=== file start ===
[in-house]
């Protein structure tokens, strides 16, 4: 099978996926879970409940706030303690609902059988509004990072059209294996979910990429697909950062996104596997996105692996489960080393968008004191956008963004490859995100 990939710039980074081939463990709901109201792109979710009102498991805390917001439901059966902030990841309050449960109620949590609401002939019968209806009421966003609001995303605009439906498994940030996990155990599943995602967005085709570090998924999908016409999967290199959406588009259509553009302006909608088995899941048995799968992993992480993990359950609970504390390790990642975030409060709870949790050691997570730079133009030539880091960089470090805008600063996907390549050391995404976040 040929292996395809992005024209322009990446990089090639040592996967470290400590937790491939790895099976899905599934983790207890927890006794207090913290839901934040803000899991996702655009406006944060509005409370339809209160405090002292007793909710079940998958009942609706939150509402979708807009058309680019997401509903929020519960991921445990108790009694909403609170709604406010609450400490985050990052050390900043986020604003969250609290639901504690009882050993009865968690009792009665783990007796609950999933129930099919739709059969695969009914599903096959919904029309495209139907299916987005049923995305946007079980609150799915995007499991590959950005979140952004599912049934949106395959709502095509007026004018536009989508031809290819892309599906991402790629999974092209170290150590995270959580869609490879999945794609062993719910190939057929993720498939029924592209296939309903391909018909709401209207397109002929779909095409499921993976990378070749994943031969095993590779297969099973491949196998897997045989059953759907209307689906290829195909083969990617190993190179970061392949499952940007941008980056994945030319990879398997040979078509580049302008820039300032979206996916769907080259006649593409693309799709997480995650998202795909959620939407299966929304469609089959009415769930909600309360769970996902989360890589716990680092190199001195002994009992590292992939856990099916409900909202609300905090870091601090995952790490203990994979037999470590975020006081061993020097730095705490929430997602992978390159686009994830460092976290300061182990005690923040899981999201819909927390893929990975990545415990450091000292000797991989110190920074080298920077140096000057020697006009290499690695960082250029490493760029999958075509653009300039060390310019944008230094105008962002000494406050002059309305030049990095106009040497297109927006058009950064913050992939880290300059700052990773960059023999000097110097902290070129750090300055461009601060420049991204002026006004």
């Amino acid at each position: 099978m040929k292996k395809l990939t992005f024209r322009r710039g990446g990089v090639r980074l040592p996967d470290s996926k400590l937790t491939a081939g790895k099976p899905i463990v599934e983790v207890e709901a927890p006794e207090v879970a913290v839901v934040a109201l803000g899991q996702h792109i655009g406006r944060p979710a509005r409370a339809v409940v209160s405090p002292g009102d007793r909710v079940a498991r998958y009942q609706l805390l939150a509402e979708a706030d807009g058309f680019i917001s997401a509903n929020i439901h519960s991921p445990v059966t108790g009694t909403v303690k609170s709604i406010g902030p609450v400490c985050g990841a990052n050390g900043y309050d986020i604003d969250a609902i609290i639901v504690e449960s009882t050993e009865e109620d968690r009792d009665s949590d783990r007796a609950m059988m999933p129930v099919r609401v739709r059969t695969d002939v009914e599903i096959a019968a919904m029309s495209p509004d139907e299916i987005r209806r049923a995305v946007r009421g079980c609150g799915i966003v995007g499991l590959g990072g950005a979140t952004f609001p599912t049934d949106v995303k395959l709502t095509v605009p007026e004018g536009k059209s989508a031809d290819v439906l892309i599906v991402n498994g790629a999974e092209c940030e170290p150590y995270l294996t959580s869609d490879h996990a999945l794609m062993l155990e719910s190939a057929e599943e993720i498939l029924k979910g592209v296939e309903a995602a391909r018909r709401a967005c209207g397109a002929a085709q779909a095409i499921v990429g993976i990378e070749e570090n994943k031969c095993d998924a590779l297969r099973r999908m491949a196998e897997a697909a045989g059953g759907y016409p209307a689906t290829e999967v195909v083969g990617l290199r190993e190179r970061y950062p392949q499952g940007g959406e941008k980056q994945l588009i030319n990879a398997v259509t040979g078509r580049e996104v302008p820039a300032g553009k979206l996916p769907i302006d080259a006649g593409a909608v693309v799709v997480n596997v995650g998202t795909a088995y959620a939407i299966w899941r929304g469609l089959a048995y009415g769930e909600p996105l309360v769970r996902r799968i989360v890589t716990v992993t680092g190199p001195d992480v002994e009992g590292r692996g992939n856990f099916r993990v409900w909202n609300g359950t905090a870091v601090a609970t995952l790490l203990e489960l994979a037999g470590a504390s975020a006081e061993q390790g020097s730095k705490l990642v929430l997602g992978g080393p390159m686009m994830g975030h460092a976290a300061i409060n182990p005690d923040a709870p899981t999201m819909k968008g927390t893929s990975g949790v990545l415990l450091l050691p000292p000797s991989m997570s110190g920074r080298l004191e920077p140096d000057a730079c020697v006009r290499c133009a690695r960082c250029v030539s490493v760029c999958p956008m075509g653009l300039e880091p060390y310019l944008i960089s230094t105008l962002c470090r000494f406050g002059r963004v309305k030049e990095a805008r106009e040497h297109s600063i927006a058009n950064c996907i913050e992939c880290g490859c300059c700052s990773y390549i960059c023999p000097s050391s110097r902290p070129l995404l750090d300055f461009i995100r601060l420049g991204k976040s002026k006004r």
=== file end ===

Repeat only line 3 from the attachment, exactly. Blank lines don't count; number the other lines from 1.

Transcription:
């Amino acid at each position: 099978m040929k292996k395809l990939t992005f024209r322009r710039g990446g990089v090639r980074l040592p996967d470290s996926k400590l937790t491939a081939g790895k099976p899905i463990v599934e983790v207890e709901a927890p006794e207090v879970a913290v839901v934040a109201l803000g899991q996702h792109i655009g406006r944060p979710a509005r409370a339809v409940v209160s405090p002292g009102d007793r909710v079940a498991r998958y009942q609706l805390l939150a509402e979708a706030d807009g058309f680019i917001s997401a509903n929020i439901h519960s991921p445990v059966t108790g009694t909403v303690k609170s709604i406010g902030p609450v400490c985050g990841a990052n050390g900043y309050d986020i604003d969250a609902i609290i639901v504690e449960s009882t050993e009865e109620d968690r009792d009665s949590d783990r007796a609950m059988m999933p129930v099919r609401v739709r059969t695969d002939v009914e599903i096959a019968a919904m029309s495209p509004d139907e299916i987005r209806r049923a995305v946007r009421g079980c609150g799915i966003v995007g499991l590959g990072g950005a979140t952004f609001p599912t049934d949106v995303k395959l709502t095509v605009p007026e004018g536009k059209s989508a031809d290819v439906l892309i599906v991402n498994g790629a999974e092209c940030e170290p150590y995270l294996t959580s869609d490879h996990a999945l794609m062993l155990e719910s190939a057929e599943e993720i498939l029924k979910g592209v296939e309903a995602a391909r018909r709401a967005c209207g397109a002929a085709q779909a095409i499921v990429g993976i990378e070749e570090n994943k031969c095993d998924a590779l297969r099973r999908m491949a196998e897997a697909a045989g059953g759907y016409p209307a689906t290829e999967v195909v083969g990617l290199r190993e190179r970061y950062p392949q499952g940007g959406e941008k980056q994945l588009i030319n990879a398997v259509t040979g078509r580049e996104v302008p820039a300032g553009k979206l996916p769907i302006d080259a006649g593409a909608v693309v799709v997480n596997v995650g998202t795909a088995y959620a939407i299966w899941r929304g469609l089959a048995y009415g769930e909600p996105l309360v769970r996902r799968i989360v890589t716990v992993t680092g190199p001195d992480v002994e009992g590292r692996g992939n856990f099916r993990v409900w909202n609300g359950t905090a870091v601090a609970t995952l790490l203990e489960l994979a037999g470590a504390s975020a006081e061993q390790g020097s730095k705490l990642v929430l997602g992978g080393p390159m686009m994830g975030h460092a976290a300061i409060n182990p005690d923040a709870p899981t999201m819909k968008g927390t893929s990975g949790v990545l415990l450091l050691p000292p000797s991989m997570s110190g920074r080298l004191e920077p140096d000057a730079c020697v006009r290499c133009a690695r960082c250029v030539s490493v760029c999958p956008m075509g653009l300039e880091p060390y310019l944008i960089s230094t105008l962002c470090r000494f406050g002059r963004v309305k030049e990095a805008r106009e040497h297109s600063i927006a058009n950064c996907i913050e992939c880290g490859c300059c700052s990773y390549i960059c023999p000097s050391s110097r902290p070129l995404l750090d300055f461009i995100r601060l420049g991204k976040s002026k006004r």